• Secondary rash

Late state symptoms (within months post exposure) include, but not limited to:

  • Severe arthritis
  • Neurological and cardiac complications
  • Weakness and fatigue
  • Mood and/or sleep problems

Babesiosis

  • Signs/symptoms (1-6 weeks after tick bite) include, but are not limited to:
  • Fatigue/malaise
  • Fever
  • Chills
  • Gastrointestinal symptoms
  • Sweats
  • Muscle pain

Other symptoms that may occur:

  • Cough
  • Shortness of breath
  • Depression
  • Dark urine
  • Weight loss

Personal Protection Measures:

  • Use insect repellent containing 30%-40% DEET.  Follow package instructions.  Do not apply under clothing or to children under 2 years.
  • Wear light-colored clothing and tuck long pants into the socks to make ticks easier to detect and to help keep them off of your skin.  Wear close-toed shoes.
  • Do thorough tick checks of yourself, your children and pets.  Properly remove ticks.
  • Research has found the sooner you remove an attached tick, the less likely you are to become infected with Lyme disease.  Remove ticks within 24 hours.

Landscape Management:

  • Keep grass mowed.
  • Remove leaf litter, brush, and tall weeds from around the home and at the lawn’s edge.
  • Use plantings that do not attract deer or exclude deer through various types of fencing.
  • Move firewood, and birdhouses and feeders away from the home.
  • Create a 3-foot or wider wood chip, mulch, or gravel barrier between your lawn and woods.

Pet Protection Measures:

  • Minimize time that dogs and cats spend outdoors and access to areas with leaf litter, brush and tall weeds.  This may help reduce the number of ticks brought back into the home.
  • Check pets for ticks when they come indoors.
  • Check with your veterinarian regarding methods to prevent your pet from tick bites.

Removing a Tick:

  • Using tweezers, grasp the tick mouthparts as close to the skin as possible, and pull the tick out with steady pressure. Do not yank the tick out. Do not pull on the body of the tick.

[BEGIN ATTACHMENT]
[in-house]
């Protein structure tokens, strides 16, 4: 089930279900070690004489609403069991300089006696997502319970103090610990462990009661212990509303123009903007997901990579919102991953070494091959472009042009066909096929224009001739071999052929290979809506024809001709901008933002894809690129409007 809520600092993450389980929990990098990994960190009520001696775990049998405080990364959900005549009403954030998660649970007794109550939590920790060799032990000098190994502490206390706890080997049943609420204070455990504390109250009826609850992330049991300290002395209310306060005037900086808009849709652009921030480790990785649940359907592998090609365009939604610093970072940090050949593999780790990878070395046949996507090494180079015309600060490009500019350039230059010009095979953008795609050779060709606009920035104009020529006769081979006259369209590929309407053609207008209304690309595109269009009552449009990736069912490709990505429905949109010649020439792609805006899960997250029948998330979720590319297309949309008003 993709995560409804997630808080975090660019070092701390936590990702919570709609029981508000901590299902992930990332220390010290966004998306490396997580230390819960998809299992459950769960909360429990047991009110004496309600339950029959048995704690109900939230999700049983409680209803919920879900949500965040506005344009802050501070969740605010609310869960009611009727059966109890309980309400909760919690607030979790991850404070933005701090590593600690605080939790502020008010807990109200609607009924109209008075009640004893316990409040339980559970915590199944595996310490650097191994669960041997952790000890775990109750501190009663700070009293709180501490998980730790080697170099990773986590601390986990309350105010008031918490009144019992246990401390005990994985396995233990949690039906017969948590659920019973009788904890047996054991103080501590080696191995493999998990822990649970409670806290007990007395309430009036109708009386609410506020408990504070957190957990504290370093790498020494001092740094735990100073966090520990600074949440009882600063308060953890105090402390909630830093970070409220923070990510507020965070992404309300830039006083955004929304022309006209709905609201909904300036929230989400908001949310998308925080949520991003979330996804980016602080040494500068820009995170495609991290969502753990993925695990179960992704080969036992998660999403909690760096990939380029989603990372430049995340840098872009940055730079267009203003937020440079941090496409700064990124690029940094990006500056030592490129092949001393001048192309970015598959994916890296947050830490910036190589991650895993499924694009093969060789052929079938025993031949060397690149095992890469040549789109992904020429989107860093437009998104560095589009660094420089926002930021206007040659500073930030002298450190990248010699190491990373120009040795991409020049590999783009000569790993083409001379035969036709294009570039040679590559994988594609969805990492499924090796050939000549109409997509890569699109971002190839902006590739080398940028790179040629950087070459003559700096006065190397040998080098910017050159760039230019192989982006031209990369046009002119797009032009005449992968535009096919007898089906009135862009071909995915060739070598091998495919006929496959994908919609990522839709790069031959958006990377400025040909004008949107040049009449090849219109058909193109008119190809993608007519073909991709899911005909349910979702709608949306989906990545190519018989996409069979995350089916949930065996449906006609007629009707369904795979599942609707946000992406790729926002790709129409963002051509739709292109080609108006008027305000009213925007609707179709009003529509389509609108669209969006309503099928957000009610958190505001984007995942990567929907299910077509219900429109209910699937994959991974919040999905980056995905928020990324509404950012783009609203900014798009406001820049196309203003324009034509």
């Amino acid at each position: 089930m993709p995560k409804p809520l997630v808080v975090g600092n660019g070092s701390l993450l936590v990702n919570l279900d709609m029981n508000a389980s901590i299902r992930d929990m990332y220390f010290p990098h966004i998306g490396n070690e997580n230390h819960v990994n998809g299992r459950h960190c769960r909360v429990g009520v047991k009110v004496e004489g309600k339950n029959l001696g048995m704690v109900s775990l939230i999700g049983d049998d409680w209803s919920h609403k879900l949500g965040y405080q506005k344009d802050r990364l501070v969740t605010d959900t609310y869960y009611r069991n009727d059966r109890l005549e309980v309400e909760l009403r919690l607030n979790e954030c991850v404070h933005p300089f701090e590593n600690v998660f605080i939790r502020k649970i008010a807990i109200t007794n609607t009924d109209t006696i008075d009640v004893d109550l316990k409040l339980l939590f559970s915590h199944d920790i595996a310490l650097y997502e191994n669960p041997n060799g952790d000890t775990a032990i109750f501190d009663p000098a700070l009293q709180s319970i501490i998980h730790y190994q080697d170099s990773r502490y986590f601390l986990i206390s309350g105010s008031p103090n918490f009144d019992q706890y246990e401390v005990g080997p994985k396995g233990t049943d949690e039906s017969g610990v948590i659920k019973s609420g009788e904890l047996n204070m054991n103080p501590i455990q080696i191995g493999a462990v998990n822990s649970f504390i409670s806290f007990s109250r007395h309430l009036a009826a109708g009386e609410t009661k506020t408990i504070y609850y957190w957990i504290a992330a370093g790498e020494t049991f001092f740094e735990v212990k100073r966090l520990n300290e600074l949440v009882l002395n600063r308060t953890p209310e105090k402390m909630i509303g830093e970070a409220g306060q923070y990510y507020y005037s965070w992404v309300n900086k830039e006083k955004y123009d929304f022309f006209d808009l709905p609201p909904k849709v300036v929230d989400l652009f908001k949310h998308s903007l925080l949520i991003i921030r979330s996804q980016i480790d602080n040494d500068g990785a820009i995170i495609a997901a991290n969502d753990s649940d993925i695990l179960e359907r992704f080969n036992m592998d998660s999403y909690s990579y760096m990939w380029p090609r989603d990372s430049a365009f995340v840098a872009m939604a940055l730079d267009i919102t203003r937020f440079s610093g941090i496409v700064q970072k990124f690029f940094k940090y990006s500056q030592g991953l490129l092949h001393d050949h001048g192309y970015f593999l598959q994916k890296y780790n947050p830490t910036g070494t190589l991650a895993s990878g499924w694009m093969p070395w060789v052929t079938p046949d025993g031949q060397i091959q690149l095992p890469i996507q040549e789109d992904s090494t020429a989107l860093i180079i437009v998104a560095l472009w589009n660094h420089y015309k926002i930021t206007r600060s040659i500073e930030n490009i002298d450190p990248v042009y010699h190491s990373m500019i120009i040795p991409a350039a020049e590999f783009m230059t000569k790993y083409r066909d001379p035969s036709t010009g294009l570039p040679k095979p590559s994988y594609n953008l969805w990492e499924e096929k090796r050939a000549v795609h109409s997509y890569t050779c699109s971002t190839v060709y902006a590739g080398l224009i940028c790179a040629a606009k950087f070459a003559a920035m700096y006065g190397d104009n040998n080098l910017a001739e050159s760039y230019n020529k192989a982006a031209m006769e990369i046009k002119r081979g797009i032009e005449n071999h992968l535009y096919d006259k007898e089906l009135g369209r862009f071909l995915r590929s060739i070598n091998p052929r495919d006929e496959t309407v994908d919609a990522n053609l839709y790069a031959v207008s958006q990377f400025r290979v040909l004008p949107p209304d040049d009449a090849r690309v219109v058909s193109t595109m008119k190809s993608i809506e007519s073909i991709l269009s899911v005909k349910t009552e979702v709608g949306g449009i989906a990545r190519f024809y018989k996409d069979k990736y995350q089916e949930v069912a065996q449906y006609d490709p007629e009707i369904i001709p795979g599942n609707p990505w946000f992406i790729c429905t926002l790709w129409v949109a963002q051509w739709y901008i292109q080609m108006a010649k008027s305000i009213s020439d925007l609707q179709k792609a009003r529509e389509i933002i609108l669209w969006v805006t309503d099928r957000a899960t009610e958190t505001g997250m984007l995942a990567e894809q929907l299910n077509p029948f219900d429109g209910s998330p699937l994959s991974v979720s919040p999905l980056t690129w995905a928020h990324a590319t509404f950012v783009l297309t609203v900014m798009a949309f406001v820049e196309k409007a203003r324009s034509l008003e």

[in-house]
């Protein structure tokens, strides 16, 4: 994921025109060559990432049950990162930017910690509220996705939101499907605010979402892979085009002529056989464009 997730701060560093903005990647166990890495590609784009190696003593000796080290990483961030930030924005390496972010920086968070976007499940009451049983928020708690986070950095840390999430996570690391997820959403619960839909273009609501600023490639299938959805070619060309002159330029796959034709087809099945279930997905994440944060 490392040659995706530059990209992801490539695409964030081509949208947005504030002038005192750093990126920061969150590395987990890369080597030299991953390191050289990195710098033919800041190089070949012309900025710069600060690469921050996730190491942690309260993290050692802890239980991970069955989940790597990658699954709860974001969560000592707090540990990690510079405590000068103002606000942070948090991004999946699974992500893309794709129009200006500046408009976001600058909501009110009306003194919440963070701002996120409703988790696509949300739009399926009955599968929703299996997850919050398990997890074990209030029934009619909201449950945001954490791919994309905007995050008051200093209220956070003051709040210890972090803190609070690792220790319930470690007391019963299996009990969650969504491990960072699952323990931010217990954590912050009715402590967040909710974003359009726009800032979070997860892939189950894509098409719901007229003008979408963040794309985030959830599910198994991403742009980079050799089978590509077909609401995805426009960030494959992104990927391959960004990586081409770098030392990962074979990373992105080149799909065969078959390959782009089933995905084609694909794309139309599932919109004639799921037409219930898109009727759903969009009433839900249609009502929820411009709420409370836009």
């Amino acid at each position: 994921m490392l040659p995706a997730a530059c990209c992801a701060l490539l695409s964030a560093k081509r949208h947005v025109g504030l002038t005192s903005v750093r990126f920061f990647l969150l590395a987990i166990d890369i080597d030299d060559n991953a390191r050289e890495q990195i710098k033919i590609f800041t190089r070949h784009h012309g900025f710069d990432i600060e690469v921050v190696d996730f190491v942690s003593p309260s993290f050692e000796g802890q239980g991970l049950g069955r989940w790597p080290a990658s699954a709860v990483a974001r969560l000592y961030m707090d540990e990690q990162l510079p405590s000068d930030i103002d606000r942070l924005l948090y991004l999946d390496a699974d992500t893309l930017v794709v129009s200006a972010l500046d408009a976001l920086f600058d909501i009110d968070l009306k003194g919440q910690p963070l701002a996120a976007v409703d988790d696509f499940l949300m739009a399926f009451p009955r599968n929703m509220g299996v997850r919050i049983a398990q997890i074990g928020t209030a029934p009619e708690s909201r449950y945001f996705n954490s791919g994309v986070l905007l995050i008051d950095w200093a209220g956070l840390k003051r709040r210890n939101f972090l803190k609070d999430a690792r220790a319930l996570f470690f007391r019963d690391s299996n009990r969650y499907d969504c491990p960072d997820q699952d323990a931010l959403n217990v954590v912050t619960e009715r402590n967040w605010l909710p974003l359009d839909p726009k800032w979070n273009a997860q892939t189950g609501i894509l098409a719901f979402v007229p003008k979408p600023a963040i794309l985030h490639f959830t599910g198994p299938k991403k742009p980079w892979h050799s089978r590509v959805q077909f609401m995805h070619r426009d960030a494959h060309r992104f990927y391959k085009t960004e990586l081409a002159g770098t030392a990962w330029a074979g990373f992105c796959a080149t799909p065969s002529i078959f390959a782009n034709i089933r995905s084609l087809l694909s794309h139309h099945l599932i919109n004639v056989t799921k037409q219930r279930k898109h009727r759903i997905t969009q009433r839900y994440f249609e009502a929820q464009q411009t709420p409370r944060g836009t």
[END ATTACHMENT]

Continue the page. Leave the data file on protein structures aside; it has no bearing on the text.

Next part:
• Wash the area with soap and water, then dry and apply a topical antiseptic.
  • Do not use a hot match, nail polish remover, petroleum jelly or other substances to remove ticks.
  • Contact your physician if you are bitten and watch for early symptoms.

In an effort to raise awareness of this important health problem, the Greenwich Department of Health Laboratory will continue to serve the public by testing ticks for the bacterium that causes Lyme disease and the protozoan organism that causes Babesiosis.

“Although a tick may test positive, it does not necessarily mean that you will get Lyme disease,” stated Lab Director Doug Serafin.  “Like any other screening tool, the process for testing ticks has a small margin of error and, specifically for this disease, the tick must be attached for a period of time in order to increase a person’s risk.  An engorged positive tick is much more likely to pass on the infected bacterium or protozoan organism than those ticks that are not engorged.”  

The cost of tick testing is $65 (until June 30, 2016), which includes identifying the bacterium that causes Lyme disease and the protozoan organism that causes Babesiosis. Results are normally available within 10 days.  The Greenwich Department of Health Lab can be reached at 203-622-7843 for more information about tick testing.  For additional information on Lyme disease and other tickborne diseases, visit the Greenwich Department of Health or log on to the Department of Health webpage at greenwichct.org and click “Brochures & Print Material” for the Ticks and Lyme disease link or visit the State of Connecticut, Department of Public Health website at ct.gov/dph/ticks.

Deer tick

Deer tick